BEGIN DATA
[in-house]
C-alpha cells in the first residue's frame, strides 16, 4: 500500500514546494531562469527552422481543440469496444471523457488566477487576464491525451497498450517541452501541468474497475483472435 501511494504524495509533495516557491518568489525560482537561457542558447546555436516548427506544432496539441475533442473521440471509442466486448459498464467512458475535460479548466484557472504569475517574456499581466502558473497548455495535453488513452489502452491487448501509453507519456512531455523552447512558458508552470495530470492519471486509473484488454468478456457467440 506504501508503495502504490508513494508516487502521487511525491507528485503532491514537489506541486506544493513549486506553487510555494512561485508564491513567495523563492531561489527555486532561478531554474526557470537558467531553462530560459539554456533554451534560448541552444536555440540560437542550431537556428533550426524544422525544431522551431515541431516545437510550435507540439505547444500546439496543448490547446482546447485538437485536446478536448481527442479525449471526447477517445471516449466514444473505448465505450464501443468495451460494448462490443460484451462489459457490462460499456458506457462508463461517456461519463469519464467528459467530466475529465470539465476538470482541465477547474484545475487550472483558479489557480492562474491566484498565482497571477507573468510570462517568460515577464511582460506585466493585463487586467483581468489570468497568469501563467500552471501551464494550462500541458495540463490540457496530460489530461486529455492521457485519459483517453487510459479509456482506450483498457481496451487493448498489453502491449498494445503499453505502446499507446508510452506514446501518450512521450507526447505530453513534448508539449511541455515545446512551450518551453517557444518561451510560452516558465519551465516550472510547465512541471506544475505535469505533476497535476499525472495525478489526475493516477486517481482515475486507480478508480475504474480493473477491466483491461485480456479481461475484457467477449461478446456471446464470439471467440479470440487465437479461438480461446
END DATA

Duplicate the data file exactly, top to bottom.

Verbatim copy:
[in-house]
C-alpha cells in the first residue's frame, strides 16, 4: 500500500514546494531562469527552422481543440469496444471523457488566477487576464491525451497498450517541452501541468474497475483472435 501511494504524495509533495516557491518568489525560482537561457542558447546555436516548427506544432496539441475533442473521440471509442466486448459498464467512458475535460479548466484557472504569475517574456499581466502558473497548455495535453488513452489502452491487448501509453507519456512531455523552447512558458508552470495530470492519471486509473484488454468478456457467440 506504501508503495502504490508513494508516487502521487511525491507528485503532491514537489506541486506544493513549486506553487510555494512561485508564491513567495523563492531561489527555486532561478531554474526557470537558467531553462530560459539554456533554451534560448541552444536555440540560437542550431537556428533550426524544422525544431522551431515541431516545437510550435507540439505547444500546439496543448490547446482546447485538437485536446478536448481527442479525449471526447477517445471516449466514444473505448465505450464501443468495451460494448462490443460484451462489459457490462460499456458506457462508463461517456461519463469519464467528459467530466475529465470539465476538470482541465477547474484545475487550472483558479489557480492562474491566484498565482497571477507573468510570462517568460515577464511582460506585466493585463487586467483581468489570468497568469501563467500552471501551464494550462500541458495540463490540457496530460489530461486529455492521457485519459483517453487510459479509456482506450483498457481496451487493448498489453502491449498494445503499453505502446499507446508510452506514446501518450512521450507526447505530453513534448508539449511541455515545446512551450518551453517557444518561451510560452516558465519551465516550472510547465512541471506544475505535469505533476497535476499525472495525478489526475493516477486517481482515475486507480478508480475504474480493473477491466483491461485480456479481461475484457467477449461478446456471446464470439471467440479470440487465437479461438480461446